Nailing it: home improvement takes off

Alison Wiltshire

10 Jun 2020

The 2020 home improvement season started early. Sheltering in place, millions of Americans with time on their hands decided to deal with that dripping faucet (at last!), repair the decking or fix the winter damage to the driveway.

Classed as essential retailers, home improvement stores continued to trade during the lockdown, once measures were place to protect associates and customers.  And as early as the end of March, Lowe’s reported an increase in sales across nearly every category as people prepared to tackle projects around the home. According to, cleaning closets and garages, gardening, and painting walls were popular tasks, while bigger projects on the wish list include more space, updated kitchens and home gyms. 

Of course, not everyone wants to shop in person or is able to shop in person. Consumers were quick to head online. Home improvement majors responded by strengthening ‘click and collect’ and other delivery options for online customers. At Home Depot, which has invested heavily in its digital infrastructure, first quarter online sales were up by around 80 per cent and 60 per cent of online orders were completed by curb side pickup. 

It’s likely this appetite for DIY will continue. A recent IPSOS poll found that more than four in ten Americans expect another lockdown in the fall, with many of them already planning home improvements with that in mind. What’s more, many of us will probably continue to work remotely in some way, creating a need to carve out a suitable space at home. And let’s not forget, with all the “staycations” we’ll be taking in the future, we’ll want to get our homes looking good for family and friends.

Home improvement specialists have always provided help and advice for their customers. DIY retail websites are packed with ‘how to’ videos, instructions and practical advice for experts and novices alike. Social proof messaging fits in well with this helpful, professional ethos. Like a virtual store associate, social proof messages help shoppers compare products, narrow down their choices and make the right purchase. It replicates the social interaction of the real-life store.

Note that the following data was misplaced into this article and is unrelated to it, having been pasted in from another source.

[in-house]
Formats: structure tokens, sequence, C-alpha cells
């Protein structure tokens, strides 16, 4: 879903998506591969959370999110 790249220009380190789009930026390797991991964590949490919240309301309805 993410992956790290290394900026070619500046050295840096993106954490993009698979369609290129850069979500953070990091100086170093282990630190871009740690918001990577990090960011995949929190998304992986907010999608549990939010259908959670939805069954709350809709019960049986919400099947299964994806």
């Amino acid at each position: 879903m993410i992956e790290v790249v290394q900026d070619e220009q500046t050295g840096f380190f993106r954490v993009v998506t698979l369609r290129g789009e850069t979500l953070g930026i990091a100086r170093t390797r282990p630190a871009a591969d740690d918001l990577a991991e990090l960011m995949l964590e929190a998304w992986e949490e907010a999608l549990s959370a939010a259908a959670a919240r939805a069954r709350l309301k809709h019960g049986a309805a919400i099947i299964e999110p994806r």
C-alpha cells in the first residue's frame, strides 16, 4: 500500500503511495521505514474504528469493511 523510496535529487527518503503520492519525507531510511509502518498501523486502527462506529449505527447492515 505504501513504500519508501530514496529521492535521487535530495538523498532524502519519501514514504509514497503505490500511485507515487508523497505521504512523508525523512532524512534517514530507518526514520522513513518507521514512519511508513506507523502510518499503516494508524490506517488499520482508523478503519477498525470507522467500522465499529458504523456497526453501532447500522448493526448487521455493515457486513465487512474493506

If you’re buying a big ticket or bulky item (circular saw? hot tub?) it’s reassuring to know that ‘52 people are looking at this right now’. If you’re a millennial investing in your first power tool, you’ll welcome some guidance: ‘good choice – 48 of these sold today’. Displaying aggregate reviews from BazaarVoice or similar – ‘95% of customers gave this product five stars’ – builds confidence in the item and the transaction.  Social proof is also great for helping shoppers uncover that special something, to trigger that “exactly what I’m looking for” feeling, enabling retailers to move long tail items.

We might be living with restrictions on and off for some time to come. It’s essential that retailers continue to deliver the best possible online experience for their customers, many of whom will only recently have ventured into ecommerce. 

Older consumers especially will be less keen to visit the store in person. And at a time when making returns isn’t straightforward, it’s in everyone’s interests that shoppers make the right choice. That’s why Taggstar is offering new retail clients priority onboarding. It only takes days for our Professional Services Team to develop the right messages, test their effectiveness and put them to work helping home improvers everywhere make informed buying decisions.

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